Are religious events and poll rallies Covid proof?

Every other party is on overdrive during elections, crowds being the hallmark of their success quotient. Each party is wooing crowds hoping to convert them into votes. This makes them all partners in crime and key contributors to the sudden coronavirus surge

For starters, the world grappled with the when factor vis a vis the vaccine. All through last year, the question that stared one in the face was: when will there be a vaccine? The initial fears on whether there will be one were put to rest with the 24×7 research that was on to get a vaccine as soon as possible. Scientists and researchers put their heads together to crack what then seemed a distant dream. However, in less than a year there were not only favorable results but more than one vaccine available. From when to should to which has been a long journey for people around the world. The fight with the pandemic started last year and is still continuing. With the second wave and new variants literally knocking at the door, there seem no signs of the pandemic going away soon. If anything, it is threatening to strike harder, this time around.

That brought us to the should part and with it the skepticism: should one take the vaccine? A difficult question given that there were several doubts about both the safety and efficacy of the vaccines. There were different versions on whether the vaccine is actually safe to administer on human beings given that the coronavirus is an unknown entity and much of it was and still is in the realm of conjectures and speculation.

Having crossed that hurdle, the next question that was in the face was which vaccine to take? Debate is raging between two Covid vaccines being used in India right now: Serum Institute’s Covishield and Bharat Biotech’s Covaxin.

While Covaxin is India’s first home-made vaccine, Covishield is the local version of Oxford-AstraZeneca and is being produced in India by the Serum Institute of India. The world’s largest vaccine manufacturer in terms of volume, Serum Institute joined hands with the British Swedish drugmaker to produce the vaccine. Bharat Biotech, meanwhile, collaborated with the Indian Council of Medical Research, commonly known as ICMR, and the National Institute of Virology Pune to develop a vaccine.

There are several others that are in different stages of the trial including ZyCov-Di which is being developed by Zydus Cadila, Sputnik V vaccine being developed by Dr. Reddy’s Lab in collaboration with Russia, and a vaccine being developed by Hyderabad based Biological E, in collaboration with US-based Dynavax and Baylor College of Medicine.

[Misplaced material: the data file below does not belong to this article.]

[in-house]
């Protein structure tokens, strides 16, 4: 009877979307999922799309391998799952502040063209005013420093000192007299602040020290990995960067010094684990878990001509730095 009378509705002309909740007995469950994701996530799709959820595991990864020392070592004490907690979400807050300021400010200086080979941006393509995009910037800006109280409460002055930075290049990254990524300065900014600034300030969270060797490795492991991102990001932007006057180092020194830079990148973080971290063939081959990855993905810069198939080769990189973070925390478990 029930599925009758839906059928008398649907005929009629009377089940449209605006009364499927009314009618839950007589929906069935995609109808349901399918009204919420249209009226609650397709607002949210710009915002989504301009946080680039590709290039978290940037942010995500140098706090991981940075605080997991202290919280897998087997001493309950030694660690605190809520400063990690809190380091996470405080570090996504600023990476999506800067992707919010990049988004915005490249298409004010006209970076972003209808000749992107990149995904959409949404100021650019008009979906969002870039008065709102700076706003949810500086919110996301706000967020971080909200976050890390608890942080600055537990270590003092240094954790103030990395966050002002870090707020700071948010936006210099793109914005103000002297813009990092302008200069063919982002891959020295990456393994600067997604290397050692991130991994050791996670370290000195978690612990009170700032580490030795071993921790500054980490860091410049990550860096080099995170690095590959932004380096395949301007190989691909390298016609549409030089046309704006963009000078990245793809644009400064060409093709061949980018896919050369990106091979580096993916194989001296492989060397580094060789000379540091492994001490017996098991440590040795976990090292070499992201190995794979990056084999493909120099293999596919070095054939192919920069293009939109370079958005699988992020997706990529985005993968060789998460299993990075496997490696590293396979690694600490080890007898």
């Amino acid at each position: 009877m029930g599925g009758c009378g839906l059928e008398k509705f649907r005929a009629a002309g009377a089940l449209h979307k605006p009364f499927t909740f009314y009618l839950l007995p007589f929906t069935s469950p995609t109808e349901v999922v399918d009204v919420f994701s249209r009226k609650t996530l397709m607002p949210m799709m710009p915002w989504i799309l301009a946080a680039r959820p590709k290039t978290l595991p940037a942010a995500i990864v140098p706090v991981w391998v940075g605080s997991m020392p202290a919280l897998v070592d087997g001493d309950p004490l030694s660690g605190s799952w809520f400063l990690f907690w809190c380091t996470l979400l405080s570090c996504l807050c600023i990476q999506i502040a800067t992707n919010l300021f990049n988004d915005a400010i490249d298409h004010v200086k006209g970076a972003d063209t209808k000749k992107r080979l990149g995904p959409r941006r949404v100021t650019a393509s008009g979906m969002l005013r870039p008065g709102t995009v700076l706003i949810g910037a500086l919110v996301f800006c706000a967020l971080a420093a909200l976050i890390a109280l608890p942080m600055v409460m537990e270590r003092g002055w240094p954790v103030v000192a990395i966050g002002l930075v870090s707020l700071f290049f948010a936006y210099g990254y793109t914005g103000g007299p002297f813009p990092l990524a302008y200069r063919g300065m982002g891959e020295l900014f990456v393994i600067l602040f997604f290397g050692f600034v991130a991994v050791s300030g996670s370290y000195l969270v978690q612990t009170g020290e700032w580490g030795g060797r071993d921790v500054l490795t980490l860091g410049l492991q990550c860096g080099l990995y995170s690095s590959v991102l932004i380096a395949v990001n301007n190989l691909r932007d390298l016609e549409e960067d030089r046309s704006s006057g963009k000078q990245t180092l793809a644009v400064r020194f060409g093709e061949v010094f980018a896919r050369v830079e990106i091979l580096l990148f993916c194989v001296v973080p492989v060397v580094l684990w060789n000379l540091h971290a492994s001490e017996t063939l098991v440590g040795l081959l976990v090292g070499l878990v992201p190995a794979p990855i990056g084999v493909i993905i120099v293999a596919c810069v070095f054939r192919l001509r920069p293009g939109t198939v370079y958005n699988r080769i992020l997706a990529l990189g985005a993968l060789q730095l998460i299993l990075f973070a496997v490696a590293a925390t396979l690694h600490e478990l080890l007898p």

As things appear, soon there will be multiple vaccines and one would not only be able to buy a vaccine off the shelf but also be spoilt for choice. Of course, the controversy on which is better or which one should take will continue to occupy minds.

So, while the when and should issues are done and dusted, the last name which vaccine to take will continue to quiz the people in India. That debate is unlikely to die down in the near future.

One cannot take away from the Government its effort in fighting the coronavirus, dispelling initial doubts and hesitancy in getting the jab, and finally ensuring that those who decide to, can get it by simply walking into designated hospitals: no red tape, no hassles.

However, none of this was without its share of controversies be it about exporting the vaccine, not making it available to all age groups, post-vaccination deaths, or about the Government making it clear that it would not compensate in case of adversity for those who have been vaccinated.

When the Government went on vaccine diplomacy drive namely exported vaccines to several countries even while its very own was not fully covered, there was a hue and cry. Critics sought to question the Indian Government’s vaccine Maitri initiative which began with India exporting to its immediate neighbors beginning with the Maldives, Bhutan, Bangladesh, Nepal as also Mauritius, and Seychelles. Indian-made vaccines also reached Jamaica, St Kitts, and Suriname among others.

But what must be music to India’s ears was Dominica’s Prime Minister Roosevelt Skerrit comment after Dominica received 70,000 doses carted by an Indian aircraft: “I must confess” said Skerrit, “that I did not imagine that the prayers of my country would be answered so swiftly”.

While India can sit smug at the kudos it is getting for assisting smaller countries with the Made in India vaccine, it sure faces an uphill task on the criticism about exporting to other countries when the needs within, remain unfulfilled. Some Opposition parties have demanded that India should vaccinate all age groups, irrespective of need. The Delhi government, for instance, has asked the Centre to scale up the vaccination drive and open it up to people below 45 years of age too.